Playing through InFamous 2 recently reminded me of the series' darker half. Though its upgradable superpowers were impressive and its parkour mechanics were fun, its story missions frequently came up short. Throughout the campaign, protagonist Cole MacGrath was too often saddled with repetitive arena fights and escort missions -- a poor fit for a man who can shoot lightning from his fingertips.
Infamous: Second Son emphasizes the series' strengths in its debut appearance on the PlayStation 4, easily trumping previous Infamous games while showcasing the power of Sony's latest console. In the process, it drastically overhauls the series' defining elements, stripping away the weaker parts and focusing on what works best. If you found previous Infamous games more frustrating than fun, Second Son's gleefully destructive superheroics will win you over as a fan. Infamous: Second Son stars Delsin, a young man who struggles with authority as he attempts to establish his own identity through street art. Delsin gets an ample shot at infamy when he encounters an overturned truck transporting superpower-wielding Conduits between prison facilities. In the aftermath, Delsin absorbs one of the escapees' smoke-manipulating abilities, becoming a Conduit and a pariah in one fell swoop.
Public opinion of Conduits has dimmed since Cole MacGrath's superheroic adventures in Empire City and New Marais. The U.S. government has since reclassified surviving Conduits as "Bio-Terrorists," establishing the Department of Unified Protection in a bid to round up those afflicted with superpowers and keep them locked away from their fellow humans. After the prison break, the DUP invokes martial law over Seattle as it searches for the escaped Conduits and Delsin himself.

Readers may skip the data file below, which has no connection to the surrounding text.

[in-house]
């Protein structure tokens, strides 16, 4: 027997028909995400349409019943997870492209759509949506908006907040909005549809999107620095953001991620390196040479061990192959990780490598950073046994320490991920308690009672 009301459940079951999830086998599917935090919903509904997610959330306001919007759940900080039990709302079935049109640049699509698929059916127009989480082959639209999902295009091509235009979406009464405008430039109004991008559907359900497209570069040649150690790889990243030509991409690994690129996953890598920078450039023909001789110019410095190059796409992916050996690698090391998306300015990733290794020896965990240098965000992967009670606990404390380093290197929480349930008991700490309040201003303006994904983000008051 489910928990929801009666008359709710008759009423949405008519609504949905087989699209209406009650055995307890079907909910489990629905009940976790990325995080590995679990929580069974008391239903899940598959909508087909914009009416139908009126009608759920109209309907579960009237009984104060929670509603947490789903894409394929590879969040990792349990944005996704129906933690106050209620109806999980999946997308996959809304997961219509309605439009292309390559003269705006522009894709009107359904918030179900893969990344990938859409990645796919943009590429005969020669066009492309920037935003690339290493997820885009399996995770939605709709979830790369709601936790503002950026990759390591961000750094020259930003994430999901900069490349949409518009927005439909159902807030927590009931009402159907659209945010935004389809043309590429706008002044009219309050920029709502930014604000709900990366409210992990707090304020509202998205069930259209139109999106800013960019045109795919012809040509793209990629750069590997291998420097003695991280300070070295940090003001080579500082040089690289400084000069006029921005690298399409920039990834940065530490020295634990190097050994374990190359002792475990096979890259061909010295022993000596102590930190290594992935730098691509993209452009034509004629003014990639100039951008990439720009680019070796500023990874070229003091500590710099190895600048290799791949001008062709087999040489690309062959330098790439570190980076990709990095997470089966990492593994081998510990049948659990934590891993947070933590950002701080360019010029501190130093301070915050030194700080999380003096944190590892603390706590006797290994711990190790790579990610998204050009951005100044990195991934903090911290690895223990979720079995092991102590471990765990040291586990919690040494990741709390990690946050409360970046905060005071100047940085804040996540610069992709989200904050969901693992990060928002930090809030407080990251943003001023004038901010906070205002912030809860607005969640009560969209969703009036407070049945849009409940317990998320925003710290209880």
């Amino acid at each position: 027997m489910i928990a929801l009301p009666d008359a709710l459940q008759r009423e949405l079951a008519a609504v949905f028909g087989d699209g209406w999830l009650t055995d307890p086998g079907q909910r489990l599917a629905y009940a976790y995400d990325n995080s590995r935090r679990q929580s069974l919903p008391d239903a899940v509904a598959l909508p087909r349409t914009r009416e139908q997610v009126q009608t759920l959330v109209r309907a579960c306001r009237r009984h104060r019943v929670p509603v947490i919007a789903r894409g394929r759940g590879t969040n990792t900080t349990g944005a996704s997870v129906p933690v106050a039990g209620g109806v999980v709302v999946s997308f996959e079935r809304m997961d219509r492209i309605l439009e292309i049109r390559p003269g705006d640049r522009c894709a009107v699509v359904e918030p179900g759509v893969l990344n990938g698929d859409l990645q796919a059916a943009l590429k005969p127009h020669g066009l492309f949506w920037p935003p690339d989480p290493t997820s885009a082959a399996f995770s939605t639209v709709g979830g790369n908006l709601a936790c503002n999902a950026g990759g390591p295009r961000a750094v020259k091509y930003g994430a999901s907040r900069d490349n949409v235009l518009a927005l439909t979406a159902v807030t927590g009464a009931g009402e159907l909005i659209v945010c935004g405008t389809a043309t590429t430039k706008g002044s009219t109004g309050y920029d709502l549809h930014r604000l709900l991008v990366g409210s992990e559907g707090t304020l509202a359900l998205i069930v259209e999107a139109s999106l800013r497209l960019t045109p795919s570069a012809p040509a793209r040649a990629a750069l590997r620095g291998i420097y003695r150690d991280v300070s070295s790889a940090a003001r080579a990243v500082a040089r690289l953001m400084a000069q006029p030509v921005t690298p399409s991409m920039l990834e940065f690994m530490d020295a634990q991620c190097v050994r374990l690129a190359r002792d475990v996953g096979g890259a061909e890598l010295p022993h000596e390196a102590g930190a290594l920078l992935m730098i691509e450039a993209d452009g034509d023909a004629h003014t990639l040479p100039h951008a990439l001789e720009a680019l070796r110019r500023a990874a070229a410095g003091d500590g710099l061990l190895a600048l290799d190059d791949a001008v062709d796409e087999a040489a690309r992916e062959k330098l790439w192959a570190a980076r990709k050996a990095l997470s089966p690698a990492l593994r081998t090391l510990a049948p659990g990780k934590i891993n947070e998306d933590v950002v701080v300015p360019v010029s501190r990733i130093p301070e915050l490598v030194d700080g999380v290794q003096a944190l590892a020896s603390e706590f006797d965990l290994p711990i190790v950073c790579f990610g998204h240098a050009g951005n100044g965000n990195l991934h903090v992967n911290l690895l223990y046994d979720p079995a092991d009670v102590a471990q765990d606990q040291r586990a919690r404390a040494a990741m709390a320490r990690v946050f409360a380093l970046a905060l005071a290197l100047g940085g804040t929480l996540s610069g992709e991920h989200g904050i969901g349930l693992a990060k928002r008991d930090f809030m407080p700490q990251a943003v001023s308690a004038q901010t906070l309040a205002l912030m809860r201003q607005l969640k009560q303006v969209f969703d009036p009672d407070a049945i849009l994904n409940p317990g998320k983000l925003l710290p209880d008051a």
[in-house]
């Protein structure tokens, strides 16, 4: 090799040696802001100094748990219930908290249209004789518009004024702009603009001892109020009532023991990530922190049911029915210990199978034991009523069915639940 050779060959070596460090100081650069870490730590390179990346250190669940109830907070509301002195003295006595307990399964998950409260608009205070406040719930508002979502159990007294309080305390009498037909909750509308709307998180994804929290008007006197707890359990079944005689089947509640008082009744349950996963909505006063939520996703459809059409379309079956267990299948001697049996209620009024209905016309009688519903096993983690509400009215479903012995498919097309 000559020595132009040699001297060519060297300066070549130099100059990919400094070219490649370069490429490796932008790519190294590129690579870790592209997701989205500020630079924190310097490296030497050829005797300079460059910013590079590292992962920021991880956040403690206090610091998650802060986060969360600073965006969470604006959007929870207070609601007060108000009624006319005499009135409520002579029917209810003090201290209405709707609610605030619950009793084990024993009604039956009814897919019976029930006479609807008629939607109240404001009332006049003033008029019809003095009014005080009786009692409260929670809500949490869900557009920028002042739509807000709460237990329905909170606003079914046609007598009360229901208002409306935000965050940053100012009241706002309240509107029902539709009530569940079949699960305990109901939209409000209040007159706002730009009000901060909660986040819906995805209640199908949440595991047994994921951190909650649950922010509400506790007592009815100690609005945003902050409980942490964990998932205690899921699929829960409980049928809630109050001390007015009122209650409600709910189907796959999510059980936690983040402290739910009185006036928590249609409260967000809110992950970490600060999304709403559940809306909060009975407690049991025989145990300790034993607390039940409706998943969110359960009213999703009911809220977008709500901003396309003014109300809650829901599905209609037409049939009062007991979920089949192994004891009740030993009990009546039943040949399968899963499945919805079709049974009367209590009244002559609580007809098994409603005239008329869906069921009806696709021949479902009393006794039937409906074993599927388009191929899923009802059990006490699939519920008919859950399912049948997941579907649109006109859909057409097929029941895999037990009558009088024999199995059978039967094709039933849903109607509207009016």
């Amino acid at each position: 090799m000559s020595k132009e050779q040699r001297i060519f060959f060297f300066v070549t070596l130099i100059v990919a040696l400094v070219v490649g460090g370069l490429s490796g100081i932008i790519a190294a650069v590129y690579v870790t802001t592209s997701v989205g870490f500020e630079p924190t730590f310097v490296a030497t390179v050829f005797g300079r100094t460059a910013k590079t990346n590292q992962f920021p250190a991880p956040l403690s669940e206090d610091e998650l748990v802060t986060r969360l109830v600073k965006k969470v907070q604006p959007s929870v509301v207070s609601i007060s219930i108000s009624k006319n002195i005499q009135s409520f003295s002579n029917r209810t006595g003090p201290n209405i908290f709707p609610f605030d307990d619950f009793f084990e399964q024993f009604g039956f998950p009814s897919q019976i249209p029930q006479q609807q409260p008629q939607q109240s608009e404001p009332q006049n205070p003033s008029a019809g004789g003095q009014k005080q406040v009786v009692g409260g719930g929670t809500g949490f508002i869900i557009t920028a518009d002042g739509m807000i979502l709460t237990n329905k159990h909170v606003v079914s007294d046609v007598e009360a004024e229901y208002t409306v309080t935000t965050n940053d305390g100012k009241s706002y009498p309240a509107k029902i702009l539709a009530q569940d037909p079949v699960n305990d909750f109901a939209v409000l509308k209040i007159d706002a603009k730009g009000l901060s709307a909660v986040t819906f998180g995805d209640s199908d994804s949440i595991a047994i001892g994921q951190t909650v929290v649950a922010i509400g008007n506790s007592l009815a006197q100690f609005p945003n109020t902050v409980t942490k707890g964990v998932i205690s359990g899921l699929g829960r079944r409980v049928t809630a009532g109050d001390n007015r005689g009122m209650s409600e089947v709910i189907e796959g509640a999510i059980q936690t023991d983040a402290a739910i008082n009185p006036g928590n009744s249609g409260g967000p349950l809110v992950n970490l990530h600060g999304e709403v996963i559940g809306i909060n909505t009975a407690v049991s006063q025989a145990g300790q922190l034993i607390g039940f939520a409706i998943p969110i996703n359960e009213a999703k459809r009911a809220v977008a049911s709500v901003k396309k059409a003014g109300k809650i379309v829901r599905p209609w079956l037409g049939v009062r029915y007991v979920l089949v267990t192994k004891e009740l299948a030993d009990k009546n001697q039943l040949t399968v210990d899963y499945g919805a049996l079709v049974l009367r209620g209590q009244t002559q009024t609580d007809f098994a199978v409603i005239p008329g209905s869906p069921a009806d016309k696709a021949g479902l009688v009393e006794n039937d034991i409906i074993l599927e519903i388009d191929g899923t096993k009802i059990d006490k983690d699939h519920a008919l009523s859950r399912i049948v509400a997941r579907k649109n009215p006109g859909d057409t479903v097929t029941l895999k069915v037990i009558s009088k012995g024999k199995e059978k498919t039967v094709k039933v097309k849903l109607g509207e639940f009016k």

Infamous: Second Son has an oppressive vibe to it as a result. As you complete side missions and stake your superpowered claim in Seattle, you'll gradually chip away at the DUP's presence by destroying their surveillance equipment, freeing suspected Conduits, and stripping away roadblocks and checkpoints, delivering a satisfying sense of vigilante justice.
The game's map-clearing structure recalls the "City Takeover" mechanic in Volition's later Saints Row games, but in Second Son, it carries added weight and incentive. By the time you've fully freed a district from the DUP's control, you'll feel like your actions have had a noticeable impact on the game's world.
Throughout the course of Second Son, Delsin will inherit new superpowers from fellow Conduits, equipping him with abilities beyond his initial smoke-based repertoire. These powers are limited-use and require frequent recharging, however. Delsin can only wield one type of power at a time, and you'll need to switch between them frequently -- often, you'll have to charge up with whatever form of matter is nearby as enemy swarms approach. You might start a battle with powers sapped from a rooftop smokestack, but once you've taken the fight to ground level, you'll have to seek out storefronts for neon signs to absorb, dodging enemy fire as you swap out your smoke attacks for DUP-detaining lasers.
Second Son boasts an expansive skill tree, which grows as Delsin collects Power Shards scattered throughout Seattle. Whereas the overwhelming number of Power Shards in earlier Infamous games derailed gameplay into rooftop-hopping scavenger hunts, Power Shards are harder to find but more effective in Second Son. Players will only need a handful of Shards in order to progress through Delsin's skill tree, which grants attack upgrades and expanded traversal abilities much more frequently than the experienced-based upgrade systems in previous games.